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All Burnaby school trustees to give one day's pay for Truth and Reconciliation Day

Trustee Bill Brassington challenges other B.C. school boards to do the same
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Grade 10 student Sarah Leung paints an Orange Shirt Day display on the doors of Burnaby Mountain Secondary in preparation for Orange Shirt Day and the National Day for Truth and Reconciliation Thursday.

“Education has gotten us into this mess, and education will get us out.”

Those oft quoted words, attributed to Truth and Reconciliation Commission former chair Justice Murray Sinclair, were cited again by Burnaby’s school board chair Tuesday night ahead of Orange Shirt Day and Canada’s first National Day for Truth and Reconciliation Thursday.

“Education plays a critical role in reconciliation and developing a culturally safe learning environment for youth and families,” chair Jen Mezei said in a report. “I’m proud of the work done along this path by the Burnaby Board of Education and district and school staff but also recognize there’s still so much to do.”

This week, local students will take part in school and classroom activities designed to build a better understanding of Canada’s “horrific legacy” of residential schools, the healing journey of survivors and their families, and the history of how Orange Shirt Day and the National Day for Truth and Reconciliation came about, Mezei said.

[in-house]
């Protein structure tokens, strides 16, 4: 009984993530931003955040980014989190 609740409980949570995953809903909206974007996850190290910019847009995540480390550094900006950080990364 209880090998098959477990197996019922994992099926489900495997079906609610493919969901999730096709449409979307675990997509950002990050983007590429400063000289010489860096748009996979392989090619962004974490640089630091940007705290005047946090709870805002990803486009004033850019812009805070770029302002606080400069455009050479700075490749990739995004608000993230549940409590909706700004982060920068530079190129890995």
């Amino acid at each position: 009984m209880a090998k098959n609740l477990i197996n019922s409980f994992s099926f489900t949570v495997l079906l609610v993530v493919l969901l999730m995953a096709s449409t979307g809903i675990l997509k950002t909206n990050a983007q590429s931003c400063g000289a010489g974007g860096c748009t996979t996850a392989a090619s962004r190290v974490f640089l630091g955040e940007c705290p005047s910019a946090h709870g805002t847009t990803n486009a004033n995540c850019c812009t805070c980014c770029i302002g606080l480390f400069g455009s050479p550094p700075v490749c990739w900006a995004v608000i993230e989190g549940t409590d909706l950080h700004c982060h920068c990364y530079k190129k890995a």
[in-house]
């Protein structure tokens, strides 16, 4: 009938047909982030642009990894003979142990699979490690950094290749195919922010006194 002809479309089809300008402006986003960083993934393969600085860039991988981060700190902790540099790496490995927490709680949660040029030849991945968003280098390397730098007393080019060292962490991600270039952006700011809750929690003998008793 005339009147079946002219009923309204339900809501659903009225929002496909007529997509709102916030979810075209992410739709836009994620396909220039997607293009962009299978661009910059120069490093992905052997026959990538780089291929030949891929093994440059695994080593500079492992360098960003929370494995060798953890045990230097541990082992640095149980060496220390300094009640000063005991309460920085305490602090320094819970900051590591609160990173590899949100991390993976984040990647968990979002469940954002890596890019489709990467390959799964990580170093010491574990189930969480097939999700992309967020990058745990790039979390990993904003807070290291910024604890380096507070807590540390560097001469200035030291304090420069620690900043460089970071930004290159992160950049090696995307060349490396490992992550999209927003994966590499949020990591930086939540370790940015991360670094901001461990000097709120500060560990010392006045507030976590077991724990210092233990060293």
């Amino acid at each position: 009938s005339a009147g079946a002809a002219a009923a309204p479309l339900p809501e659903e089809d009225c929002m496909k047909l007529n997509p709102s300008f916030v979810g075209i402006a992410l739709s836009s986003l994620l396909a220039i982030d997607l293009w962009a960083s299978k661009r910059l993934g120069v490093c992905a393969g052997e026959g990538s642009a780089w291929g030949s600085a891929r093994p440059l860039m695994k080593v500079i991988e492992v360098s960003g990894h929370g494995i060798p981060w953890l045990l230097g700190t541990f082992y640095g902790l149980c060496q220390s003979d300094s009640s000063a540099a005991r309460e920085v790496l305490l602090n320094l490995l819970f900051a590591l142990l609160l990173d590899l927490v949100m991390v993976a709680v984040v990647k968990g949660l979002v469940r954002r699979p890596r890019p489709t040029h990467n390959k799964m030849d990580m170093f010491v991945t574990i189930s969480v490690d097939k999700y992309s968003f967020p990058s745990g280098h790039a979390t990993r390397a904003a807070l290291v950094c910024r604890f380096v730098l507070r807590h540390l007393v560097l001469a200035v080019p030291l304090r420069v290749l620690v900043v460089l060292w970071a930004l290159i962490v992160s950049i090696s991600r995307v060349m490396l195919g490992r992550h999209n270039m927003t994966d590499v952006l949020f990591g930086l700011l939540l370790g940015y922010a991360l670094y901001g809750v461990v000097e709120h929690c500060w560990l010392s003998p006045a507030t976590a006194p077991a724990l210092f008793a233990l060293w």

Flags at all schools will fly at half-mast all this week to mark Truth and Reconciliation Week; and the school district’s Indigenous education team has shared resources, like workshops, activities and speakers,  to support local schools.

“It’s very powerful to have schools engaging during the week and throughout the year. There’s a real desire to be part of the learning and strengthening of the relationship between Indigenous and non-Indigenous peoples," district principal of Indigenous education Rob Smyth said. "It is also a really special year with the addition of National Day for Truth and Reconciliation providing time for everyone in our school communities to acknowledge and reflect.”

All of Burnaby’s trustees have also joined the One Day’s Pay campaign, which encourages Canadians to give one day’s wages to support Indigenous projects, movements, organizations and nations by Sept. 30.

Trustee Bill Brassington challenged other school boards around the province to do the same.

“I hope they do,” he said. “It’s but one step towards reconciliation.”

While the new National Day for Truth and Reconciliation will provide schools with a way to “ground the start of the school year” in the shared history of settlers and Indigenous people in Canada, Mezei said the work has to continue throughout the year as well.

“There are no shortcuts when it comes to Truth and Reconciliation. We are forced to go the distance,” said Mezei, once again quoting Justice Murray to end her report.

Follow Cornelia Naylor on Twitter @CorNaylor